Shared medical appointmentsBMJ 2017; 358 doi: https://doi.org/10.1136/bmj.j4034 (Published 30 August 2017) Cite this as: BMJ 2017;358:j4034
All rapid responses
This is an interesting concept for delivering patient care. I note that it is geared toward management of patients with well-understood, chronic conditions and diagnoses that are pretty certain. As a patient, myself (though at one time or another aren't we all?), I have these thoughts:
1. While in a group setting patients may receive a lot of peer support, they may also feel some peer pressure to conform to the group "norm" as regards their own reports about their symptoms or, importantly, about their feelings or attitudes.
2. What happens to "outliers" whose course of illness falls outside the parameters that the group setting can effectively address, whose needs (medical, psychological, spiritual) cannot be addressed in that setting?
3. A mechanism needs to be put in place that will enable a group patient to request a one-on-one session with the relevant specialist, outside of the group meeting time frame.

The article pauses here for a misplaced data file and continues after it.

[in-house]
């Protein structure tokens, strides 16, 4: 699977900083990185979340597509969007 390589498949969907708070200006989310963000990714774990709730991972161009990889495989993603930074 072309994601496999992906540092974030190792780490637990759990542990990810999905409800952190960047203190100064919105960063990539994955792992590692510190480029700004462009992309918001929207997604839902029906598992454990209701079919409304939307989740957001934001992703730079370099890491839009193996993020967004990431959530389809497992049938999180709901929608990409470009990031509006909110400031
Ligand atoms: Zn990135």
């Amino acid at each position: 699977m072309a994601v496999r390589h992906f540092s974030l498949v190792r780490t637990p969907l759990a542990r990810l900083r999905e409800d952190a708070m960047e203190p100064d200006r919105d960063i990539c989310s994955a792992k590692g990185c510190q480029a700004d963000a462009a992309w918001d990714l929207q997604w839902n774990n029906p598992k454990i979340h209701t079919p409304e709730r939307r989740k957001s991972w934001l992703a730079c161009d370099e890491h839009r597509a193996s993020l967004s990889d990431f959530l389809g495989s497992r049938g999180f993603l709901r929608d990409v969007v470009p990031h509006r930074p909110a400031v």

4. If the biggest benefit for patients of the SMA format is peer support, why not just sponsor various support groups, pure and simple? Why involve doctors or specialists at all as a routine part of such meetings?
Of course, that would eliminate the ability to "count" the meetings as a bona fide medical encounter and bill accordingly--so on the business-of-medicine end of things it wouldn't meet the need as well. But in terms of patient care....
On the other hand, if such meetings were not advertised/presented as medical encounters, patient participation might be much lower and regular attendance more variable.
Competing interests: No competing interests